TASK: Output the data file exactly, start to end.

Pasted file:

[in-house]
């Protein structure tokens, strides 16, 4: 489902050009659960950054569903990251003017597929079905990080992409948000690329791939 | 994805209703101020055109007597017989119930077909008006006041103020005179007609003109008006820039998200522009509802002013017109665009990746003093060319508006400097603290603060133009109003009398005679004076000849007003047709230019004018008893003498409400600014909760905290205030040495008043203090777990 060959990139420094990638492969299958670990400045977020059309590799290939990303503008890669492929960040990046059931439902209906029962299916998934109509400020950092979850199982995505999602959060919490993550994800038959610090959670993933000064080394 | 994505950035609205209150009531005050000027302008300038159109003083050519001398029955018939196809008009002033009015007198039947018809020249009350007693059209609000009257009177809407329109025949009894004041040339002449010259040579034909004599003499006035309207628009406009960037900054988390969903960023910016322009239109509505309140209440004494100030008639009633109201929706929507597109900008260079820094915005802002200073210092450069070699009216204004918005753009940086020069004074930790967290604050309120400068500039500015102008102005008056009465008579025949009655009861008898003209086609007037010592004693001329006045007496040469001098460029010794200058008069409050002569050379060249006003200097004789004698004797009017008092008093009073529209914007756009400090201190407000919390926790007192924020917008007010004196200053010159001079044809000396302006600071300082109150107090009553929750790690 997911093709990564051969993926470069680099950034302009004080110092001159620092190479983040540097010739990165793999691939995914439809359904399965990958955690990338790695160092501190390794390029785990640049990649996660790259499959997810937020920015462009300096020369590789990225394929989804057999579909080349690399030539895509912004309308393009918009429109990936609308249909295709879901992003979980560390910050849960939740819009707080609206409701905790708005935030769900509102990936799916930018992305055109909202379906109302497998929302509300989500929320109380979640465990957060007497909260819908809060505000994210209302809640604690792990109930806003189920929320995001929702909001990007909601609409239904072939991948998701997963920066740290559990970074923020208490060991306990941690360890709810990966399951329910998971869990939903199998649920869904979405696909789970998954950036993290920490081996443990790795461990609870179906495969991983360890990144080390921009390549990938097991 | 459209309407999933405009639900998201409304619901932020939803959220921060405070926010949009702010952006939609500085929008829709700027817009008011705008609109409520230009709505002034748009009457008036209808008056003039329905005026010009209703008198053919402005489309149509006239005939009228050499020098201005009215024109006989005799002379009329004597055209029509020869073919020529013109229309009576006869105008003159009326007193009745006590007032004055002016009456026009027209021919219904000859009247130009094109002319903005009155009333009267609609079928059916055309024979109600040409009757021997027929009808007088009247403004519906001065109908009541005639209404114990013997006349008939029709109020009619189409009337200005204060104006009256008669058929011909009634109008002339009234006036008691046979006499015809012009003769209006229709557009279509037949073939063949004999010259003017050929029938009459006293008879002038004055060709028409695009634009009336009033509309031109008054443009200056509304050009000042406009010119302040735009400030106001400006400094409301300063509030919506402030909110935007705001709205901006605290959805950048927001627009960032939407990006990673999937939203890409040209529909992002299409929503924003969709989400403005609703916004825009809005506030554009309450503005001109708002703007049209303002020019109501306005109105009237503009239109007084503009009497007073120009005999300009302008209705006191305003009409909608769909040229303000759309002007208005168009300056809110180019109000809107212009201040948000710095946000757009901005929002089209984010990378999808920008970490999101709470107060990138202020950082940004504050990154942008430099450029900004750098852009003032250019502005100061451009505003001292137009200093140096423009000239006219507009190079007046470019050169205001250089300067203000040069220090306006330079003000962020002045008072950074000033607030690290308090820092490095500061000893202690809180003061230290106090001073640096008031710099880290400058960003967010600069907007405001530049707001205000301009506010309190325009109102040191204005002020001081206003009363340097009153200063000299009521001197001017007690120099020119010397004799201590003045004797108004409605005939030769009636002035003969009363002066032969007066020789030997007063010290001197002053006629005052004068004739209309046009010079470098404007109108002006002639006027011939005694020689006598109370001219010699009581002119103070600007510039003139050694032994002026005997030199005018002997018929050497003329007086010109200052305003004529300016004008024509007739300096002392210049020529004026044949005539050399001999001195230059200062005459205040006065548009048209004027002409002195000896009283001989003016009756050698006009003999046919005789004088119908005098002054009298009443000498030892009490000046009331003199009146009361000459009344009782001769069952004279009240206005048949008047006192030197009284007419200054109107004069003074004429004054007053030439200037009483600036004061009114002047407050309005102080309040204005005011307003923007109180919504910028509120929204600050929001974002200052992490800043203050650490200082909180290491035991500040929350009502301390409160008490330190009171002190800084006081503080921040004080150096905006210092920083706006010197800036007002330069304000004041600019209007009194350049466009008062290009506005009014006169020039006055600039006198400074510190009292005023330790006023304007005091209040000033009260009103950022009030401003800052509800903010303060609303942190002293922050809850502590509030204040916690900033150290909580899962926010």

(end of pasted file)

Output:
[in-house]
């Protein structure tokens, strides 16, 4: 489902050009659960950054569903990251003017597929079905990080992409948000690329791939 | 994805209703101020055109007597017989119930077909008006006041103020005179007609003109008006820039998200522009509802002013017109665009990746003093060319508006400097603290603060133009109003009398005679004076000849007003047709230019004018008893003498409400600014909760905290205030040495008043203090777990 060959990139420094990638492969299958670990400045977020059309590799290939990303503008890669492929960040990046059931439902209906029962299916998934109509400020950092979850199982995505999602959060919490993550994800038959610090959670993933000064080394 | 994505950035609205209150009531005050000027302008300038159109003083050519001398029955018939196809008009002033009015007198039947018809020249009350007693059209609000009257009177809407329109025949009894004041040339002449010259040579034909004599003499006035309207628009406009960037900054988390969903960023910016322009239109509505309140209440004494100030008639009633109201929706929507597109900008260079820094915005802002200073210092450069070699009216204004918005753009940086020069004074930790967290604050309120400068500039500015102008102005008056009465008579025949009655009861008898003209086609007037010592004693001329006045007496040469001098460029010794200058008069409050002569050379060249006003200097004789004698004797009017008092008093009073529209914007756009400090201190407000919390926790007192924020917008007010004196200053010159001079044809000396302006600071300082109150107090009553929750790690 997911093709990564051969993926470069680099950034302009004080110092001159620092190479983040540097010739990165793999691939995914439809359904399965990958955690990338790695160092501190390794390029785990640049990649996660790259499959997810937020920015462009300096020369590789990225394929989804057999579909080349690399030539895509912004309308393009918009429109990936609308249909295709879901992003979980560390910050849960939740819009707080609206409701905790708005935030769900509102990936799916930018992305055109909202379906109302497998929302509300989500929320109380979640465990957060007497909260819908809060505000994210209302809640604690792990109930806003189920929320995001929702909001990007909601609409239904072939991948998701997963920066740290559990970074923020208490060991306990941690360890709810990966399951329910998971869990939903199998649920869904979405696909789970998954950036993290920490081996443990790795461990609870179906495969991983360890990144080390921009390549990938097991 | 459209309407999933405009639900998201409304619901932020939803959220921060405070926010949009702010952006939609500085929008829709700027817009008011705008609109409520230009709505002034748009009457008036209808008056003039329905005026010009209703008198053919402005489309149509006239005939009228050499020098201005009215024109006989005799002379009329004597055209029509020869073919020529013109229309009576006869105008003159009326007193009745006590007032004055002016009456026009027209021919219904000859009247130009094109002319903005009155009333009267609609079928059916055309024979109600040409009757021997027929009808007088009247403004519906001065109908009541005639209404114990013997006349008939029709109020009619189409009337200005204060104006009256008669058929011909009634109008002339009234006036008691046979006499015809012009003769209006229709557009279509037949073939063949004999010259003017050929029938009459006293008879002038004055060709028409695009634009009336009033509309031109008054443009200056509304050009000042406009010119302040735009400030106001400006400094409301300063509030919506402030909110935007705001709205901006605290959805950048927001627009960032939407990006990673999937939203890409040209529909992002299409929503924003969709989400403005609703916004825009809005506030554009309450503005001109708002703007049209303002020019109501306005109105009237503009239109007084503009009497007073120009005999300009302008209705006191305003009409909608769909040229303000759309002007208005168009300056809110180019109000809107212009201040948000710095946000757009901005929002089209984010990378999808920008970490999101709470107060990138202020950082940004504050990154942008430099450029900004750098852009003032250019502005100061451009505003001292137009200093140096423009000239006219507009190079007046470019050169205001250089300067203000040069220090306006330079003000962020002045008072950074000033607030690290308090820092490095500061000893202690809180003061230290106090001073640096008031710099880290400058960003967010600069907007405001530049707001205000301009506010309190325009109102040191204005002020001081206003009363340097009153200063000299009521001197001017007690120099020119010397004799201590003045004797108004409605005939030769009636002035003969009363002066032969007066020789030997007063010290001197002053006629005052004068004739209309046009010079470098404007109108002006002639006027011939005694020689006598109370001219010699009581002119103070600007510039003139050694032994002026005997030199005018002997018929050497003329007086010109200052305003004529300016004008024509007739300096002392210049020529004026044949005539050399001999001195230059200062005459205040006065548009048209004027002409002195000896009283001989003016009756050698006009003999046919005789004088119908005098002054009298009443000498030892009490000046009331003199009146009361000459009344009782001769069952004279009240206005048949008047006192030197009284007419200054109107004069003074004429004054007053030439200037009483600036004061009114002047407050309005102080309040204005005011307003923007109180919504910028509120929204600050929001974002200052992490800043203050650490200082909180290491035991500040929350009502301390409160008490330190009171002190800084006081503080921040004080150096905006210092920083706006010197800036007002330069304000004041600019209007009194350049466009008062290009506005009014006169020039006055600039006198400074510190009292005023330790006023304007005091209040000033009260009103950022009030401003800052509800903010303060609303942190002293922050809850502590509030204040916690900033150290909580899962926010």